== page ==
It didn't take the current revival to convince Amy Cabaniss that Southern food would sell here. Her well-regarded Shockoe Bottom restaurant, Julep's New Southern Cuisine, charted fried green tomato territory long before the trend re-emerged with a vengeance. Now with her second project, Mint New Casual Cuisine, in the former Davis & Main space in the Fan, she's doing a less fancy version. Actually, it's chef Travis Milton in the kitchen, recently of Parkside Café and now frying those tomatoes.
Also in the mix of Mint's starters are Southern poutine ($9), cider-braised pork belly and collards ($7), fried oysters with ham remoulade ($14), and mac and pimento cheese ($6) —familiar trends. Charcuterie and cheese, peanut soup, salads and snacks such as boiled peanuts and fried dill pickle chips add some personality to bar food. Main dishes stay Southern, with fried chicken on sweet potato waffles ($16), bourbon and sweet-tea-brined pork chops with cheese grits ($18) and smoked tofu and monkfish on the lighter side.
A Rams burger goes the novelty route — it's half a pound of beef served between two grilled cheddar-cheese and bacon sandwiches ($14). A pork-belly BLT on sourdough ($9), root beer floats, rice pudding, a beignet and pie of the day, along with craft cocktails, wines and beers, round out a menu with touches that show the Cabaniss attention to hospitality and detail. The space is brightened but still very Richmond and already busy. Weekday lunch starts this week; dinner, bar and late nosh hours are nightly; brunch is served Saturday and Sunday. 2501 W. Main St. 359-9690. mintrichmond.com.
Stratford Grill changeover: Two of Richmond's established restaurateurs, Manny Mendez (Kuba Kuba) and Chris DiLauro (Bacchus) have joined forces for their first south-of-the-James project. They've gutted the former Stratford Grill, a once-smoky, 54-year-old neighborhood joint, and are deep into redesign, name selection, menu planning and the usual start-up decisions. Will it be a mash-up of Cuban and Italian? Will it open by summer? The owners aren't saying; they know the value of mystique in this restaurant-rabid climate.
Miso Asian Grill In the former Dd33 space, a family-owned sushi bar and contemporary Asian grill with bar and emphasis on healthy preparations, fusion flavors. Outdoor dining. Lunch and dinner daily. 3601 A Cox Road. 747-6888. misoasiangrill.com.
Tio Pablo Graffiti-tagged Mexican hideaway in Shockoe Bottom; tequilas, tamales, tacos from owner of Millie's and LuLu's. Lunch hours now, expanded service coming. 1703 E. Franklin St.
Melissa Barlow, the petite powerhouse behind the Empress, is known as one of the city's most nurturing restaurant owners. She delights in feeding customers and has built a haven for those who can't eat gluten but love modern cuisine. She's survived the Justin French debacle, the loss of a chef and partner, the purchase and repurchase of her West Broad Street building and a woeful economy, and forged on with a smile that seems imperturbable.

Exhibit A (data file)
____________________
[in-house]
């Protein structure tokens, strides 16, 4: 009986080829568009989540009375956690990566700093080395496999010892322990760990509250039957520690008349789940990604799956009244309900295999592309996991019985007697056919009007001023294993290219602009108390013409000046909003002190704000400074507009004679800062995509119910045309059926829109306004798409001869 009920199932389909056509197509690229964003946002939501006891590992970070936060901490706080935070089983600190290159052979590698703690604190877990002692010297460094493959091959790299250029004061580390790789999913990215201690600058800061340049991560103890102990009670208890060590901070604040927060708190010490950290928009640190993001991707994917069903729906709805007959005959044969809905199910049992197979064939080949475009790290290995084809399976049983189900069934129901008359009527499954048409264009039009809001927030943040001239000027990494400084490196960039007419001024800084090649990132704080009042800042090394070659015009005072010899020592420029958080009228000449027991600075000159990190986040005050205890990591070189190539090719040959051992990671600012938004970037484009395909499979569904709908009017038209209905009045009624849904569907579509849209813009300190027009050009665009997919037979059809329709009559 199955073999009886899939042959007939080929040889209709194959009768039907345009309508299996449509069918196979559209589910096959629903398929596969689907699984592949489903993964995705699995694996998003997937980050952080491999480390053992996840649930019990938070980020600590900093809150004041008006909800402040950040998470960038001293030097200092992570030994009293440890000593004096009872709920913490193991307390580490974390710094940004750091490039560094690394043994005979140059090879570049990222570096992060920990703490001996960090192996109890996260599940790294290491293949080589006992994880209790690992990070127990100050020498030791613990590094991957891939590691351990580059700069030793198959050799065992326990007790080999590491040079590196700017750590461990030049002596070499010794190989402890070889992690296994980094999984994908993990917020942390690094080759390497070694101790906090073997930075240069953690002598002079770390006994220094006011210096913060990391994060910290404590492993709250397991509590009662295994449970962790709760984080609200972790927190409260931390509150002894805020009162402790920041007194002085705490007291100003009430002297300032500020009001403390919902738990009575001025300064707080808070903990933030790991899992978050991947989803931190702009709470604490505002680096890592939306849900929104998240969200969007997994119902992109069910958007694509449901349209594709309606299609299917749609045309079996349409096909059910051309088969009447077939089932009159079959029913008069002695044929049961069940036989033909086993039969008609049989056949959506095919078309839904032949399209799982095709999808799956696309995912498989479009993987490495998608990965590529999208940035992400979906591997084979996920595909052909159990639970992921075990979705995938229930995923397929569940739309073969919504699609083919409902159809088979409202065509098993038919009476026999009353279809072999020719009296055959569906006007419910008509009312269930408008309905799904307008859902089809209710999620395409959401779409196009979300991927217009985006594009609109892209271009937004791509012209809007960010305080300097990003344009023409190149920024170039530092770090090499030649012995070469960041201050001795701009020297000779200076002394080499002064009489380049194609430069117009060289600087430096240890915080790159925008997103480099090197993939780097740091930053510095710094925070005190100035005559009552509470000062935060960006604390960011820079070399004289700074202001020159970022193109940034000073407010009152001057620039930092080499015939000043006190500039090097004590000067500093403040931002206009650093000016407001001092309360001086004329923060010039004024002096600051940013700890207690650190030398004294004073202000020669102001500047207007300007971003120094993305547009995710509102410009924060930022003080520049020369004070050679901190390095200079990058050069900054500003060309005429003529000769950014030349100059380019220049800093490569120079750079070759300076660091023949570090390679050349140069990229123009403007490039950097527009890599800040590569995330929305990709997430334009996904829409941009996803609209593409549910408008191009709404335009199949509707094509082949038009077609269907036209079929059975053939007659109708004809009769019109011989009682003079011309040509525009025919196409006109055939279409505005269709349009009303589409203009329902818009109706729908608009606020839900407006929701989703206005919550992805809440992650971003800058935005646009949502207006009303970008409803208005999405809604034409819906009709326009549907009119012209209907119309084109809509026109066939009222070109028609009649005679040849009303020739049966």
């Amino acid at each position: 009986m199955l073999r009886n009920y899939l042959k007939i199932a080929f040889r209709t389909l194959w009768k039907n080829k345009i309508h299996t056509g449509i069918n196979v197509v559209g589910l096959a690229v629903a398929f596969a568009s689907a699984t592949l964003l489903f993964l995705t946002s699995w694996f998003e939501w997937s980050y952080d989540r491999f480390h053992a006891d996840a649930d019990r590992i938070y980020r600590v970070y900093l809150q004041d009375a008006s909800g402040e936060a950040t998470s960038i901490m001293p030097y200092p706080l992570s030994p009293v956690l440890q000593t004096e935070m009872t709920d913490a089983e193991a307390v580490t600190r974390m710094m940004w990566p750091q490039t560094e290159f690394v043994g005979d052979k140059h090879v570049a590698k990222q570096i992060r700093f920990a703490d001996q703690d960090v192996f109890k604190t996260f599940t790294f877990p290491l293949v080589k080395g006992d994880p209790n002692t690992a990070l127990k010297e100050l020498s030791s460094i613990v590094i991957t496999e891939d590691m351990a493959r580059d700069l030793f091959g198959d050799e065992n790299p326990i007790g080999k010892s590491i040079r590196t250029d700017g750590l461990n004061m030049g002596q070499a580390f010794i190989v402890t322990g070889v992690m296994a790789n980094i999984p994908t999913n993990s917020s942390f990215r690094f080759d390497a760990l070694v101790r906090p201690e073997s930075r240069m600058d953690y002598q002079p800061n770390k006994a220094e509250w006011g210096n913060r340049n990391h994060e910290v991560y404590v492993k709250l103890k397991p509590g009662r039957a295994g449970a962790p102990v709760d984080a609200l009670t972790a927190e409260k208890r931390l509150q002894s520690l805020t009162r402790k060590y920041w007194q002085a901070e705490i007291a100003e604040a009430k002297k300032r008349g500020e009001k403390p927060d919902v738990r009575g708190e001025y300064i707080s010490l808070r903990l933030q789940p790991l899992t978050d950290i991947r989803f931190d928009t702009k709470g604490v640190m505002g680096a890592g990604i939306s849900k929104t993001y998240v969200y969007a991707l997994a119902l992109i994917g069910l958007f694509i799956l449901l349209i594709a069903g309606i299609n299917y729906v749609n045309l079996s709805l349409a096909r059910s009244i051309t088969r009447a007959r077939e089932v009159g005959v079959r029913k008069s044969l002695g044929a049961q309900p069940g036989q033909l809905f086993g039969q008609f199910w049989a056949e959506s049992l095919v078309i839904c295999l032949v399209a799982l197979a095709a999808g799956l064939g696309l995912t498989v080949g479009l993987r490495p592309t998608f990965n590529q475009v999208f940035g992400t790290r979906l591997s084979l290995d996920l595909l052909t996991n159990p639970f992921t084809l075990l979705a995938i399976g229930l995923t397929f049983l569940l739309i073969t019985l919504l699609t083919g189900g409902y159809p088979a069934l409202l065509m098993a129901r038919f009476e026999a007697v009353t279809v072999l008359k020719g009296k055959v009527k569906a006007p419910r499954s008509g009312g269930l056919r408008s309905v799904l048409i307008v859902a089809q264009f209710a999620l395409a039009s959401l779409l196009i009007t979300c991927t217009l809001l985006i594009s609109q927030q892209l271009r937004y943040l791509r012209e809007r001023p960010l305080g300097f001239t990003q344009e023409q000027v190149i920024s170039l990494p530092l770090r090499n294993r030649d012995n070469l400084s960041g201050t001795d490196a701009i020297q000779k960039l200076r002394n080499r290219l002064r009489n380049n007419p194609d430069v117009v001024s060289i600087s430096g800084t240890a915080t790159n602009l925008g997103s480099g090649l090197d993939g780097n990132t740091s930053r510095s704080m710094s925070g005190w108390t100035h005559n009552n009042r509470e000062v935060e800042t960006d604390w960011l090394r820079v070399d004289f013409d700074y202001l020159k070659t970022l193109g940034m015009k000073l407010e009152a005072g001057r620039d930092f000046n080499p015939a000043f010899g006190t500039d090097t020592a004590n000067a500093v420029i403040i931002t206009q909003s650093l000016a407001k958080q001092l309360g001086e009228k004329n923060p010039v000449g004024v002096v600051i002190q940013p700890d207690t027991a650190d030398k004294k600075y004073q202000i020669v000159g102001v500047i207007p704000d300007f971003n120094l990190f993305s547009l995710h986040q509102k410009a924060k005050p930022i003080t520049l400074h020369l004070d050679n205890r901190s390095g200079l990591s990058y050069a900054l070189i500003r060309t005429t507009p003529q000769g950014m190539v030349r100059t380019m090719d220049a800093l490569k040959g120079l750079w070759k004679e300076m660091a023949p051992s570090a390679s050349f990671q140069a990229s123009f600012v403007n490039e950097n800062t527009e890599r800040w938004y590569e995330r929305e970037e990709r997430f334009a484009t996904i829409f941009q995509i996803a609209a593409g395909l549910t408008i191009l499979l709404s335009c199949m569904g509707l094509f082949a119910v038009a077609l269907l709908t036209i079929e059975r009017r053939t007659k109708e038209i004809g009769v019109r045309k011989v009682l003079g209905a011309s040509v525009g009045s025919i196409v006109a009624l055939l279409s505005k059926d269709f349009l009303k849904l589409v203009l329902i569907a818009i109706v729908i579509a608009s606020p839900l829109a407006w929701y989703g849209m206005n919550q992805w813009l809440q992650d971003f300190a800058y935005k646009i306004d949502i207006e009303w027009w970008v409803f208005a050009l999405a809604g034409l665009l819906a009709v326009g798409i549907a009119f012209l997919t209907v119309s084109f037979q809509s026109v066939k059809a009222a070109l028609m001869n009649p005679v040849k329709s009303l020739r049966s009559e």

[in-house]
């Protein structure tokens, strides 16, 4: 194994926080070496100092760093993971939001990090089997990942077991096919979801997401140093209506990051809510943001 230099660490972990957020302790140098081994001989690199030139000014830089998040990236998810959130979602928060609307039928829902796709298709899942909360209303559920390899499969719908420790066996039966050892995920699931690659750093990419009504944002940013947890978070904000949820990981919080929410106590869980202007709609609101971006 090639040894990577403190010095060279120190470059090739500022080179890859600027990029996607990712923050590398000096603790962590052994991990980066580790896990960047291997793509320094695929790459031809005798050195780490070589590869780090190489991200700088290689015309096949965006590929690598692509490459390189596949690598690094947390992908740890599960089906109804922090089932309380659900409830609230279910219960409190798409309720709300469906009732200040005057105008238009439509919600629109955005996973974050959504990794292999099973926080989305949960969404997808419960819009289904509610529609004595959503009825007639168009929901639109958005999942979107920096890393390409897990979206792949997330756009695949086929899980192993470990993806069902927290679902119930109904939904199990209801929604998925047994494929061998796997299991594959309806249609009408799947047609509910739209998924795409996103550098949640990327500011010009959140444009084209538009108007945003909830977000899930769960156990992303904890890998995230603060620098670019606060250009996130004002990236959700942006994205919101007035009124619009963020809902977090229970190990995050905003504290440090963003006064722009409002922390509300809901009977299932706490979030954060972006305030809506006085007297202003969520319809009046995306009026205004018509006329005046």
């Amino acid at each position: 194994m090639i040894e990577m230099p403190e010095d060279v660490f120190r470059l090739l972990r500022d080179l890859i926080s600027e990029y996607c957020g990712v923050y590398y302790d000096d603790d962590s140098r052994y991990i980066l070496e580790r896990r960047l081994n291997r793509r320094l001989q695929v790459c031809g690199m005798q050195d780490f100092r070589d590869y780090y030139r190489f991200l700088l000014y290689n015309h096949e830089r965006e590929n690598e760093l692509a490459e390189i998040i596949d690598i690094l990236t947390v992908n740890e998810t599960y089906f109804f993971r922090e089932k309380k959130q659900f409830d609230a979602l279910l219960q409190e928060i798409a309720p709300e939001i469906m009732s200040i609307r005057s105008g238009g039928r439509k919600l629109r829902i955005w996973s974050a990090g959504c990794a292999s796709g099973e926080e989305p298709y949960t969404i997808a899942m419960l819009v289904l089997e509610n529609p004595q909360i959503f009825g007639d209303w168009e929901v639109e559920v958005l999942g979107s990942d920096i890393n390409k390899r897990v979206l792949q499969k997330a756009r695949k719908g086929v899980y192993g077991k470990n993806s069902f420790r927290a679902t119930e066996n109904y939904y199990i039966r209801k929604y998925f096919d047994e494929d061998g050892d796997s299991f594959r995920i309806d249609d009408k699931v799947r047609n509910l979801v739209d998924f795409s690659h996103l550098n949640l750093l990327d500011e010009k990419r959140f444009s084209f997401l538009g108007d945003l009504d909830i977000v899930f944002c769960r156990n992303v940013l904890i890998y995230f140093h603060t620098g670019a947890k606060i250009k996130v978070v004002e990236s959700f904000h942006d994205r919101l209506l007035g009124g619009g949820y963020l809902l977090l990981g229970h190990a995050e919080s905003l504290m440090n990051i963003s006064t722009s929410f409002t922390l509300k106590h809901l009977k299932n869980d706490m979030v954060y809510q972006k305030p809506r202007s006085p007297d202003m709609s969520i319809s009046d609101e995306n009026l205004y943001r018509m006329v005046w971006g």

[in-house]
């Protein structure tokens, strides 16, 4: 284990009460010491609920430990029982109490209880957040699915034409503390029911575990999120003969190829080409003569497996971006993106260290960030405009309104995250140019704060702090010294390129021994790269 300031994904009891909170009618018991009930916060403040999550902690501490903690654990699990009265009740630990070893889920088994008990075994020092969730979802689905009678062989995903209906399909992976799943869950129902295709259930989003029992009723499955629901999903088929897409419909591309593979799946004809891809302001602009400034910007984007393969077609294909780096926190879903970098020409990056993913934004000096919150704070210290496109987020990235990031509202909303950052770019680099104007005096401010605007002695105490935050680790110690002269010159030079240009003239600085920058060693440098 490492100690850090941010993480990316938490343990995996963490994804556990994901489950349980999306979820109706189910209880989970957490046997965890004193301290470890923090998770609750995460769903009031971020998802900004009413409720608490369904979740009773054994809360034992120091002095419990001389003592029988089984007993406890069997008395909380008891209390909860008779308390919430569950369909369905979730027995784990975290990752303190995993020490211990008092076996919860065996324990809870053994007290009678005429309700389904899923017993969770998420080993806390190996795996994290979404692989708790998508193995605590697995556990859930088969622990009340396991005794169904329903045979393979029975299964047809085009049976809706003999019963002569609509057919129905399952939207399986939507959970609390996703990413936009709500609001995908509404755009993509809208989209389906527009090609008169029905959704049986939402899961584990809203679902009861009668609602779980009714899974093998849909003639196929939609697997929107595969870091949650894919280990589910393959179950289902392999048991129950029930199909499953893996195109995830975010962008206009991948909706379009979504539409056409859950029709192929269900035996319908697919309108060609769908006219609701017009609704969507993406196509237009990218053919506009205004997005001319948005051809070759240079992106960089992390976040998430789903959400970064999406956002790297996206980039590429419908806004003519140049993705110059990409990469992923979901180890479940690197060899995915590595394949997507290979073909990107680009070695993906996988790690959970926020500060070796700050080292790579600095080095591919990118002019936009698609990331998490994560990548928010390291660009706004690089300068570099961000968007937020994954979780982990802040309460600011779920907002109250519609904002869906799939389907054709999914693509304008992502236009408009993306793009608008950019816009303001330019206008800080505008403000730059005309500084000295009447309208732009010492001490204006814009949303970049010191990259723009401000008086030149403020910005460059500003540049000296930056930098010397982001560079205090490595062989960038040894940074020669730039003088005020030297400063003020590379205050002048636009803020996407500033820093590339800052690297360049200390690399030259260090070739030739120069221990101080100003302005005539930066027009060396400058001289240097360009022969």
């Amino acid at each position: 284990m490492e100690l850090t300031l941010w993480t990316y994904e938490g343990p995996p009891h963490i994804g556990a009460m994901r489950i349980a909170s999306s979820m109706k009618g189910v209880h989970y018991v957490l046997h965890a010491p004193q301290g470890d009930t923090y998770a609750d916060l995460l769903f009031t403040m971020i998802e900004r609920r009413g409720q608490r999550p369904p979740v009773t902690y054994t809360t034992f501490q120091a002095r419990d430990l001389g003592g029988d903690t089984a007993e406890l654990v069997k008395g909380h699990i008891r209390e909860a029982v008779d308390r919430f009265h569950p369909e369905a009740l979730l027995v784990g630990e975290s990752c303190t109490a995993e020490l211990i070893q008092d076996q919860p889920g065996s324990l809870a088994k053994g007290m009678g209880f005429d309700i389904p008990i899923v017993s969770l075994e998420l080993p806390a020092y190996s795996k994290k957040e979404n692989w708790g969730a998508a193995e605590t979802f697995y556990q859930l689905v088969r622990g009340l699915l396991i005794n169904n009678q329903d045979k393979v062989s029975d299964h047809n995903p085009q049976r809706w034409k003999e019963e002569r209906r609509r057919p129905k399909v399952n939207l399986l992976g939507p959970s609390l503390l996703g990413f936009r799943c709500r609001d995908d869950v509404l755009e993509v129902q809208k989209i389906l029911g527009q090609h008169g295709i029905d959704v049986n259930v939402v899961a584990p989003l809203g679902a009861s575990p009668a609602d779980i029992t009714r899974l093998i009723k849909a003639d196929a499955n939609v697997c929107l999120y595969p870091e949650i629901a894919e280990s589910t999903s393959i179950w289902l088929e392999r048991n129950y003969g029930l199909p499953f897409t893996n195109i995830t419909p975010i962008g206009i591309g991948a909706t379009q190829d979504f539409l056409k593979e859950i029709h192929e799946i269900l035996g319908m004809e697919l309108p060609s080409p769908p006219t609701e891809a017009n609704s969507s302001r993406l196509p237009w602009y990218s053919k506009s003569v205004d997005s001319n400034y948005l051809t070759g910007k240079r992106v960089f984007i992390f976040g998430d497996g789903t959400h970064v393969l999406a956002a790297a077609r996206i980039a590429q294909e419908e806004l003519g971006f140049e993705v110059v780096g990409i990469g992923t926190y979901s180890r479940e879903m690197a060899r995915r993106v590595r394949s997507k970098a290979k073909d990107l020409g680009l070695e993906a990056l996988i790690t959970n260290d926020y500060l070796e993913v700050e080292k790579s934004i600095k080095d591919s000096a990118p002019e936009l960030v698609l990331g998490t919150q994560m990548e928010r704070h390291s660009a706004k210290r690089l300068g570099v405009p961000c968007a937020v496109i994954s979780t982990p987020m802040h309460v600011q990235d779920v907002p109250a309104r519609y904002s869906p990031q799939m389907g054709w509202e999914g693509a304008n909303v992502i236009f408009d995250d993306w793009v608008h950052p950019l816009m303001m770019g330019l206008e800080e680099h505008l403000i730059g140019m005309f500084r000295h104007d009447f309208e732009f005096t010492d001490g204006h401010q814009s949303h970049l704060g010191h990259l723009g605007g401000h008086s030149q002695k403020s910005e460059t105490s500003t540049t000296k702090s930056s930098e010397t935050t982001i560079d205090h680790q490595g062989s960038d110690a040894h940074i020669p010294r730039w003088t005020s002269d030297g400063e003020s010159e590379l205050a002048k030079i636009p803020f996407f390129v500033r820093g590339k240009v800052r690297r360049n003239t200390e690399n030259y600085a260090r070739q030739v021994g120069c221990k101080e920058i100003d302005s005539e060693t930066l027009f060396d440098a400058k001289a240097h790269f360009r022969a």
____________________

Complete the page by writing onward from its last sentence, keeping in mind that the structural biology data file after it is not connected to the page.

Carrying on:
But don't get her started on City Hall and her fight against a runaround of rules and regs that are unevenly applied and anti-growth, she says. Owners often talk about the permitting process like it's a hazing ritual, one more obstacle, with the meals tax, that makes restaurant ownership a challenge in the city. Barlow says it's a relief to be allowed to serve meals on her street-side terrace now, just in time for spring, after a convoluted process that was expensive and time-consuming.
Now, with an ambitious, 26-year-old chef, Aaron Hoskins, the Empress is making another debut. Hoskins unveiled a seasonal menu last week during an industry dinner that was startling in scope — foie gras, duck, lamb, pork cheeks, fish, quail eggs on jalapeño, steak and spaetzle — and an indicator of the restaurant's intent to unite the food community. While chefs challenge each other and share techniques and ideas, the thinking goes, customers win and standards are raised throughout the city.
The Empress serves breakfast and lunch Tuesday through Friday, dinner Tuesday-Sunday, and brunch and dinner on Sunday. 2043 W. Broad St. 592-4000. www.theempressrva.com.
D'lish Bakery & Cafe: Even though Stratford Hills and Bon Air could use a full-service bakery, it's the 'burbs of Chester that have a new one, and it's high-achieving at that. Le Cordon Bleu patisserie grad Drew Thomasson opened D'lish five months ago and is churning out bread, croissants, pies, cakes, cupcakes, muffins, cookies, cinnamon rolls and minidesserts in a range of classical styles and current flavors. D'lish also has an eat-in section with soups, salads and sandwiches, prepared by a young chef who's dedicated to his craft. 11844 Chester Village Drive. 717-2253. www.dlishbakeryandcafe.com.
The Continental Westhampton Lobster rolls, sandwiches, specials, pasta, pizza, egg creams, American comfort food and spirits in updated landmark. Lunch, dinner and bar, weekend brunch. 5704 Grove Ave. 285-0911. www.thecontinentalrva.com.
Burger Bach Grass-fed beef burgers, mussels, craft beers and hearty fare in sleek spot with lots of screens. Dinner and bar nightly. 10 S. Thompson St. 359-1305.
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Whatever you want to eat, it's probably on the menu at Lunch, a new business from longtime food pro Rick Lyons in Scott's Addition. In a fortunate trend for later breakfasts, pancakes and eggs are served until 3 p.m. and hot dogs, sandwiches, steaks and specials give the old-timey joint some new energy. For dinner, Southern griddle cakes, shrimp and grits, a meatloaf tallboy and loaded chicken nod to local icons and favorite flavors. Lunch opens for breakfast, lunch and dinner Weekdays 7 a.m. - 10 p.m.; Saturday and Sunday 10 a.m. - 10 p.m. 1213 Summit Ave. 353-0111. Eatlunchrva.com.